4. Forget “fair.” Do not dwell on making things “fair.” Most likely you have been injured or let down by your spouse and it is not fair. Unfortunately, the process of separating and divorce is not set up to correct the wrongs done to you. You may put your faith in karma, life or a higher power righting the wrongs done to you, but realistically, that may never happen in a way that is observable and obvious to you. Even if you were guaranteed the revenge you may so richly deserve, spending your life waiting for something bad to happen to your former spouse takes the focus from the good things in your life and, instead, channels your energies in a negative direction. Keep a positive focus on yourself and your children and concentrate on building a great life, not on waiting for past wrongs to be made right.

Dropping the emotional dead weight that so often hangs around after a relationship has ended is never easy. It can be a long, difficult process, but the end result is a lighter, healthier and happier you. So, when you make your New Year’s Resolutions this year, remember my advice and be sure to include a plan for dropping the emotional dead weight along with those other unwanted pounds.

5 Tips for making transition easier during the holidays by Jessica Middleton, M.A.

Tis the season?
We have entered one of the busiest seasons of the year. Halloween is a faint memory, and we are all gearing up for more celebrating, more family and more fun!…right?

Well, not all of us.What do you do when you are dealing with the grief of divorce? How do you balance managing your child’s holiday schedule? How do you deal with questions about why your partner is not with you at the family dinner this year? January 1st feels so far off, how do you make it to the finish line? The first step is to know you absolutely can and will make it through.

Here are 5 tips for making this transition a little bit easier:

1. Be gentle with yourself: You may experience a myriad of emotions including anger and sadness. This is ok, so you should be sure to nurture yourself, and give yourself the same compassion you would give to someone else.- Be sure to eat well and find time for rest and relaxation.- Allow yourself to grieve, and talk to others, but try not to wallow.

2. Do something different!– You don’t have to be locked into traditions. Use this time to determine what traditions you want to maintain, and, establish new traditions and memories.- As your life is going through this transition, it can be a good time to take inventory of what you want and identify what genuinely makes you happy.- It’s ok to say no!- Set healthy boundaries with family and friends. Let them know that things are different for you this year, and you may not be up for everything they ask of you.- Don’t feel the need to take on too much. Set limits without feeling guilty.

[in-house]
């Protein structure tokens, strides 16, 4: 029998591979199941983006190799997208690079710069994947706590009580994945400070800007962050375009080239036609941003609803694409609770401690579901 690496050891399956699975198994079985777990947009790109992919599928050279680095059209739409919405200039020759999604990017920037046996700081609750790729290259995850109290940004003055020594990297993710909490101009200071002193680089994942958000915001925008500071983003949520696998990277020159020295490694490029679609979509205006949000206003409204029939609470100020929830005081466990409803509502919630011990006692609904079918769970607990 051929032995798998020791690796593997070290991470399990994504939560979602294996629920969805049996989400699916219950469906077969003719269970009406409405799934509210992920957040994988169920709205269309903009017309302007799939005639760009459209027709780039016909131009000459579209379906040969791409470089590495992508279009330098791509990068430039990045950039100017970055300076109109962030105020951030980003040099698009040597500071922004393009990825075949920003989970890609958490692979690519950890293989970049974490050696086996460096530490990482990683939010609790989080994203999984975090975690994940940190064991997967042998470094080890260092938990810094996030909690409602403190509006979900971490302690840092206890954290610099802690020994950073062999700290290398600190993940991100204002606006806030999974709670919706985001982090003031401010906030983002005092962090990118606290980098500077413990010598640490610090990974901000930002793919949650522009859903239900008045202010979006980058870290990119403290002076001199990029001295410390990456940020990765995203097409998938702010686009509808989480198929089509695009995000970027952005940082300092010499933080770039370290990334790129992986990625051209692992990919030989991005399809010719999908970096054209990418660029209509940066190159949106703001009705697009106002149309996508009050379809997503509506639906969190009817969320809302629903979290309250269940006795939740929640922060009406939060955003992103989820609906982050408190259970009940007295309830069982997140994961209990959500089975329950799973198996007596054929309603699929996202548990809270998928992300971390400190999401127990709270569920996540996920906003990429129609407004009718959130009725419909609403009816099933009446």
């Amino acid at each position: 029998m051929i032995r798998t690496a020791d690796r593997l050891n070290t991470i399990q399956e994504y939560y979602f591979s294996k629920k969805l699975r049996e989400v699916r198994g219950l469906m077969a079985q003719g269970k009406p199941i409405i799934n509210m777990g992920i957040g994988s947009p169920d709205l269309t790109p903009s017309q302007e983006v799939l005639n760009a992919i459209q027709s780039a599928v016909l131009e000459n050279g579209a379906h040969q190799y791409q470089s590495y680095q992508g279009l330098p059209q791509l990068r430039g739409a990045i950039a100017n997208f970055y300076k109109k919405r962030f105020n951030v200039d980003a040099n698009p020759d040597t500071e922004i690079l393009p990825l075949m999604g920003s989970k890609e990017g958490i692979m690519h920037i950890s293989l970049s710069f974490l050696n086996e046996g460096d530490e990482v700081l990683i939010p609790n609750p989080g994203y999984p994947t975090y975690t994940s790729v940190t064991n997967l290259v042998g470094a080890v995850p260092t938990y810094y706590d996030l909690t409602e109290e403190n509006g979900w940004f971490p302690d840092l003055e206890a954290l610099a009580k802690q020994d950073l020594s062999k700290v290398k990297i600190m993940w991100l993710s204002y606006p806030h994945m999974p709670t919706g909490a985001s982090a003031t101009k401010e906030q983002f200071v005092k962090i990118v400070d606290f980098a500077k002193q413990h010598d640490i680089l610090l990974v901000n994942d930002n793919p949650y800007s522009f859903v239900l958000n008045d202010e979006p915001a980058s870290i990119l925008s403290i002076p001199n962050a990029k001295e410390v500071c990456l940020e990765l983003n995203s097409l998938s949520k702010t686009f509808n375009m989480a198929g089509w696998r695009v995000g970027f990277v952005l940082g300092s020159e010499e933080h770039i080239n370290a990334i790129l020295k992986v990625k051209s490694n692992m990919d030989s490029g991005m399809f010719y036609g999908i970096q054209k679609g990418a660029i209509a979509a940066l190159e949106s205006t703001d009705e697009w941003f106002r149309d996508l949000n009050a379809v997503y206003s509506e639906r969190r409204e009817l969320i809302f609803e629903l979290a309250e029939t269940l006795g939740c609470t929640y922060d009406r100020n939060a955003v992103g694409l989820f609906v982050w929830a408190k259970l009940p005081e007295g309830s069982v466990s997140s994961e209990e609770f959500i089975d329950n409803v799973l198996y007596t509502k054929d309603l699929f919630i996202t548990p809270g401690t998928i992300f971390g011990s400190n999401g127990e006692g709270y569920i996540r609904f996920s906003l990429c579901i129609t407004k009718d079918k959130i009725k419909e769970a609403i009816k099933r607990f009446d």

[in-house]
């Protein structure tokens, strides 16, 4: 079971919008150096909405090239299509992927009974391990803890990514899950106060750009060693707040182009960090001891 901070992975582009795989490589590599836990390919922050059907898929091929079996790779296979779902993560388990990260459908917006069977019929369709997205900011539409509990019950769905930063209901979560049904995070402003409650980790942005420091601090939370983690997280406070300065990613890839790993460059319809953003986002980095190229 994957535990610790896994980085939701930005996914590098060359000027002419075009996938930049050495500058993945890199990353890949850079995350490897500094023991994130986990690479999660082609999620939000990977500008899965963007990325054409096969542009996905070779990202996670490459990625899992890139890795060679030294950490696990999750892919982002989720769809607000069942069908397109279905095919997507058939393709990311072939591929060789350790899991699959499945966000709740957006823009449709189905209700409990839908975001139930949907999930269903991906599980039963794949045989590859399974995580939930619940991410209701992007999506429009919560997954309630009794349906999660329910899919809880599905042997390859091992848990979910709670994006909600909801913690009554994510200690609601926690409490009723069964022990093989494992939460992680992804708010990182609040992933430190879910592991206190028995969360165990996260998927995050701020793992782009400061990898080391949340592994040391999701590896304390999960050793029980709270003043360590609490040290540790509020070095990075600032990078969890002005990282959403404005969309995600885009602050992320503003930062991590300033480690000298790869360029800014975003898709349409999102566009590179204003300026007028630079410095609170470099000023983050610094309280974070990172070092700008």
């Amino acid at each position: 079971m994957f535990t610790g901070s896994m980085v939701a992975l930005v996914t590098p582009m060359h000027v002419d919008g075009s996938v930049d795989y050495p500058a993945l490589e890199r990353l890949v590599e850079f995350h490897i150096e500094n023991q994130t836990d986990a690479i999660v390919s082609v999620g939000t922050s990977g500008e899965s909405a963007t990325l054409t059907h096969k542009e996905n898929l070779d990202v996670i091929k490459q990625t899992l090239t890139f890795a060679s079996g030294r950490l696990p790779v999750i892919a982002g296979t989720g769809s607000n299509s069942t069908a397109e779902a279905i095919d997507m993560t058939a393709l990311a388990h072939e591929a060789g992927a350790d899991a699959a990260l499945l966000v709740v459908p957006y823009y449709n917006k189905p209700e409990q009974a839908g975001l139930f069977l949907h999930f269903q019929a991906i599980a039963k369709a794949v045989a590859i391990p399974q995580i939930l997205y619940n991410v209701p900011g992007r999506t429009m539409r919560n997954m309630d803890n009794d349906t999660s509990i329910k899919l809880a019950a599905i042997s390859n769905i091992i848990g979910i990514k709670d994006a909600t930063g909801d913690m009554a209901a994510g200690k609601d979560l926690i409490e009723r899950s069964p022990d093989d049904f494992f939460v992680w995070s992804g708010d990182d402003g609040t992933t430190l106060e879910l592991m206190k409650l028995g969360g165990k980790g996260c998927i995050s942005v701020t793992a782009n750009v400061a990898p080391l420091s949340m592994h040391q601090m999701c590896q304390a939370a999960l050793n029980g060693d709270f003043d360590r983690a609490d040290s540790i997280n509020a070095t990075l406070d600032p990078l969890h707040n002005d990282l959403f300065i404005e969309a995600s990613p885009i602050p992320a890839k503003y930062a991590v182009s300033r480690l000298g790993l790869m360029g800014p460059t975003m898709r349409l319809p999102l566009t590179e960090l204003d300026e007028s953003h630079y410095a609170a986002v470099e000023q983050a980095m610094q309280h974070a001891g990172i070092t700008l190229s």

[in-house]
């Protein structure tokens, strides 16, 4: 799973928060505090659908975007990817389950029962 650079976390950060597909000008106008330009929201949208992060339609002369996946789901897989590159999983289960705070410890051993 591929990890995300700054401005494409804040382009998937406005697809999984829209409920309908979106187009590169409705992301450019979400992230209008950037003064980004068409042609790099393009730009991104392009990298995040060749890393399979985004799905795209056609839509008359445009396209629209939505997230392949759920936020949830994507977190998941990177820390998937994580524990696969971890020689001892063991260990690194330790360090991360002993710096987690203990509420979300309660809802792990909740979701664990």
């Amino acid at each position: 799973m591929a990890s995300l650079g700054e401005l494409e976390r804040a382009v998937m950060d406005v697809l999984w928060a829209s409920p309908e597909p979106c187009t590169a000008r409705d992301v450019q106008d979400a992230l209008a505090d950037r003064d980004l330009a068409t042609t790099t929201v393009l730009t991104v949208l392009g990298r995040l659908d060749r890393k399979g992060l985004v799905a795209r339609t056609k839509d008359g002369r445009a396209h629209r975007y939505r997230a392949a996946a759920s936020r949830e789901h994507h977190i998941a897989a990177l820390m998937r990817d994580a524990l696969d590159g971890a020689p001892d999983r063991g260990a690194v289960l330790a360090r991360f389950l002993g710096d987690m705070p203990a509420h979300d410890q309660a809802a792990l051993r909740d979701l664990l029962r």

3. Ask for help/develop a support network: Even if you are someone who is used to being the “shoulder to lean on” now is the time to realize when you need the help.- You may find support in a close friend, clergy, a counselor, etc. Do not let pride interfere with asking for help. This may feel like an isolating experience, but you do not have to go through it alone.- While social networking sites can be helpful for support, they also tend to lead us to compare ourselves to others. If you find yourself feeling jealous, angry, or sad, then it might be time to put down the iPad.

4. Be ok with not being ok: The process of divorce and post-divorce can be life altering for you and your children. The holiday season magnifies emotions, positive and troubling.- You do not have to have to be “picture perfect.”- Let go of expectations and take it one day at a time.

5. Practice gratitude: Even in the most trying time, it can bring comfort to celebrate and reflect on what wehave.- Giving back to the community can be a good starting point for turning resentments into gratitude. Sometimes the smallest things can bring the greatest joy.Have fun! – Have lunch with friends, catch a movie, have fun shopping, or take a quick getaway.Embrace each smile and the sound of laughter. This is a great time to discover yourself all over again

Out with the old and in with the new this Thanksgiving

Thanksgiving is one of my favorite times of year. It is a day out of the hustle and bustle of normal fast-paced life to be with family and give thanks for everything you have, and in some cases, give thanks to what has come to an end – like an unhealthy marriage. However, even if you are happy to be divorced, Thanksgiving and other holidays may still be a difficult and emotional time. Traditions that were made as a family are now painful reminders of what ended, and holidays may be spent without the presence of your children. If you are dealing with divorce or separation, here are a few ways that can help you be thankful and enjoy Thanksgiving again.